Wednesday, May 17, 2006

Things learnt on the plane this morning

Sitting on the red eye flight to Heathrow, reading the papers, and wishing for an extra hour or two in bed rather than the early start.

The pilot has just announced that there's low cloud at Heathrow - just 100 feet above the ground - which puts our destination into low visibility mode, and slows down the rate of landing. So we'll not be taking off for another hour or so.

Only compensation is reading through the morning papers. So this morning, what did I learn?

As well as swiping their Oyster travel cards, some passengers at Canary Wharf tube station will have their fingers scanned for explosives in a security trial.

The world's longest international non-stop rail journey set off from London Waterloo station yesterday - transporting actors and film buffs on the 833-mile journey to Cannes for the film festival. The special Eurostar train was sporting Da Vinci Code branding to mark the opening of the film based on Dan Brown's novel.

Guardian newspapers bought in Norther Ireland continue to be published in Portadown on a press that doesn't support the full colour printing enjoyed by the rest of the UK. Shame.

Affirmative action to reserve just under 50% of Indian university places for lower-caste, indigenous and dalits (untouchable) people is causing street demonstrations and widespread disruption to hospitals as people protest against the extension to the quota system. "Student intake should be based on merit, not on birth" explained Sajanjiv Singh, a 20 year old medical student on hunger strike. "We do not even know what caste people are here, yet the politicians want to label us ... It will mean few places for the talented."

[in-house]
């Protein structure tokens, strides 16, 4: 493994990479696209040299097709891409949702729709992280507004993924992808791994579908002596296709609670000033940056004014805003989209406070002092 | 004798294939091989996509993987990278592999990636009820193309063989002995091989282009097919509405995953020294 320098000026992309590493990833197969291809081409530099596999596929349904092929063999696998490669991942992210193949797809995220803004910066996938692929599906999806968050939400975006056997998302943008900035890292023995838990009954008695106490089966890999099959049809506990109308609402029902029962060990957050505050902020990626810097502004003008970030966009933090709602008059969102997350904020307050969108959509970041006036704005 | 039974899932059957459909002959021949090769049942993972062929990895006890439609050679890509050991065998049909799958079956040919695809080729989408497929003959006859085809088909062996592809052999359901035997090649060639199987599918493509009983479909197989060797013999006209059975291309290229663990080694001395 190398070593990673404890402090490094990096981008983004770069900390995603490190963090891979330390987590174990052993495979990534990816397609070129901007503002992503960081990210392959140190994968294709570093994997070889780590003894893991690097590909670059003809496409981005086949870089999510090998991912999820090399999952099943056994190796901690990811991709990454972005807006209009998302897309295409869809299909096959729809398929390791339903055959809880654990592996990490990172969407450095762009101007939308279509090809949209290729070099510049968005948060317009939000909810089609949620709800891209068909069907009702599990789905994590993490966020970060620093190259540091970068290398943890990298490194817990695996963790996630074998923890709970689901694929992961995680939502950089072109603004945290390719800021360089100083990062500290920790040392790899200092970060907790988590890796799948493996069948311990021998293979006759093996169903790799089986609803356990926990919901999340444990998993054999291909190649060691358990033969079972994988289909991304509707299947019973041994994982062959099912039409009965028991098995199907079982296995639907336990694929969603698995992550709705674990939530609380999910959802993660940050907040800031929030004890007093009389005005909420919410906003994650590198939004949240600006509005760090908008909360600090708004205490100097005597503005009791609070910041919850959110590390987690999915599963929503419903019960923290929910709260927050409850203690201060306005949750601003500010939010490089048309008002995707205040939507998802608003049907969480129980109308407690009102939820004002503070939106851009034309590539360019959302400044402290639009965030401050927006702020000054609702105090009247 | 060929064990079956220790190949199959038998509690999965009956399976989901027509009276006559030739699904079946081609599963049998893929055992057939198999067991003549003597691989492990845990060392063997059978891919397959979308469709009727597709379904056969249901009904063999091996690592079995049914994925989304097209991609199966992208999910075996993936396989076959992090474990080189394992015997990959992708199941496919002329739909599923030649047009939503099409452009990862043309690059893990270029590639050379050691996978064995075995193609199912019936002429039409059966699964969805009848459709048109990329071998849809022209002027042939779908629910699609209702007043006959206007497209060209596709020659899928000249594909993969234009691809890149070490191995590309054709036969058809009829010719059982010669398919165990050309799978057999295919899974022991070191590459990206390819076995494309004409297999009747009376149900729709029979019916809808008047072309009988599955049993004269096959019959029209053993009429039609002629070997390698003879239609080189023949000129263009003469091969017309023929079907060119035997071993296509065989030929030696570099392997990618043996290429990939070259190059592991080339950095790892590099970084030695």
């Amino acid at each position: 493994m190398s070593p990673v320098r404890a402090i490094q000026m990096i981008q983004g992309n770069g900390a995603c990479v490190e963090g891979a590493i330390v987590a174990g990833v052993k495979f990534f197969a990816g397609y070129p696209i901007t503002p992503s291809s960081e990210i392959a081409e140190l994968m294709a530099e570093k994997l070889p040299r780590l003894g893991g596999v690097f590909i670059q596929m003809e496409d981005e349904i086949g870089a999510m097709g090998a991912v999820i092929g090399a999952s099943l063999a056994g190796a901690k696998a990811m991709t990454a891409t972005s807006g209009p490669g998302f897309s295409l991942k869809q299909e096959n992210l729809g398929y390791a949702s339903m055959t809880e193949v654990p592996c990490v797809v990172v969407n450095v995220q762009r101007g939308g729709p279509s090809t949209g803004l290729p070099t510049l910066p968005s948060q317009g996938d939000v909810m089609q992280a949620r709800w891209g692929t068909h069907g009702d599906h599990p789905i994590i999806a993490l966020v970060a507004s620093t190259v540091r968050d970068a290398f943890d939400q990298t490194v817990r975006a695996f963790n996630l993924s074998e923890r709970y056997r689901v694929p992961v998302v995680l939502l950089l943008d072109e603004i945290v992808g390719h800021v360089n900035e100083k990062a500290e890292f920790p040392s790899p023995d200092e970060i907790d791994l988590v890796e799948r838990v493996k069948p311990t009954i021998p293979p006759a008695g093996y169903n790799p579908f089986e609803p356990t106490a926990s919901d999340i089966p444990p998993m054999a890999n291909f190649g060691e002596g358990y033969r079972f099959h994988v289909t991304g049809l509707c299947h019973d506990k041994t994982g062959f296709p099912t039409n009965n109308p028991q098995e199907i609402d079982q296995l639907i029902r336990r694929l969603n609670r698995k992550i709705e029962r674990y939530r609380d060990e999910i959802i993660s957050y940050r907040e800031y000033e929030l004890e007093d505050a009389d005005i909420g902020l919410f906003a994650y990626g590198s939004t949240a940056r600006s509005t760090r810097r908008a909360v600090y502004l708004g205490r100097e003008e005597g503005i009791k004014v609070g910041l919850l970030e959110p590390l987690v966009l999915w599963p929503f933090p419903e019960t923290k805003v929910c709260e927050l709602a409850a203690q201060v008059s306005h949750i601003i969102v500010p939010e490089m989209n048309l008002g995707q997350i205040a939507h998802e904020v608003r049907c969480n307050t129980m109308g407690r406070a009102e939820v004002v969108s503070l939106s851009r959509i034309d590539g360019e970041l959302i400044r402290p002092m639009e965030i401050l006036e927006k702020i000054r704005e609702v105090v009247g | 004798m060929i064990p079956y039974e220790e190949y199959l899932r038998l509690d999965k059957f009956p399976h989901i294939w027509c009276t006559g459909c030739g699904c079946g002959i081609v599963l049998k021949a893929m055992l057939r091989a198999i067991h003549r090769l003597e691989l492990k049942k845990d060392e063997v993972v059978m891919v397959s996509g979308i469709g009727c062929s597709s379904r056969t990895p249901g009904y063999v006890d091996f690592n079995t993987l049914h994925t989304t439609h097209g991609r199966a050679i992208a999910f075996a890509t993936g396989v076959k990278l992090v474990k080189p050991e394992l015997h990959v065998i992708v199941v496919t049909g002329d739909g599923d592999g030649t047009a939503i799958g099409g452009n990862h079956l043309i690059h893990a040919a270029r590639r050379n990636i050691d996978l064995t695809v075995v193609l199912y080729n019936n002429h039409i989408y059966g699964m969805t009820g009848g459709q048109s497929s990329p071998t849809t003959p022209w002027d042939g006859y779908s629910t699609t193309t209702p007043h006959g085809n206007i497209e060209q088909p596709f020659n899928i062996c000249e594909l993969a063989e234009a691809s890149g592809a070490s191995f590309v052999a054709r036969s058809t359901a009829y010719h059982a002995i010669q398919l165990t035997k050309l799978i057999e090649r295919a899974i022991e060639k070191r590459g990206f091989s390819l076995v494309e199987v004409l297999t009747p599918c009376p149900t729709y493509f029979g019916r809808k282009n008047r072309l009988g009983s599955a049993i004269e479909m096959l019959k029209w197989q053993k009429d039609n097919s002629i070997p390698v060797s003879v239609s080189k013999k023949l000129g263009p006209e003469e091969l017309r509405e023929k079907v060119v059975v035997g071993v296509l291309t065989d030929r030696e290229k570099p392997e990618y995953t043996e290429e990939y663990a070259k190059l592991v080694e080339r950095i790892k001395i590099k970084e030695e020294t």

Missouri (US) high school teacher Michael Maxwell was suspended after asking his pupils to write an essay about who they would kill and how they would carry out the crime.

Today's freebie in the Guardian was a huge wallchart about butterflies! Tomorrow there will be another one - this time on fungi. Why? I think it was the Daily Mail that was giving away Learning Spanish in a Week CDs ("no reading, no writing, no effort"). Are we really in a market that requires something free each day - so the papers are responding with cheap wallcharts? Do Guardian readers really study butterflies, sharks, sea fish, fungi etc?

Thanks to for keeping me awake. Air traffic control are letting us start up and taxi in a minute. Off at last!

1 comment:

John Self said...

My take on the Guardian wallcharts this week is that they know a large proportion of their readers are teachers...

As well as not having full colour, we NI Guardian readers also don't get Last Night's TV review (what we get in its place I have no idea) - which is often by the great genius that is Nancy Banks Smith - or radio listings, except on Fridays. I emailed them about this back in September when the Berliner was launched and they told me they were 'working on it.' Not very quickly then.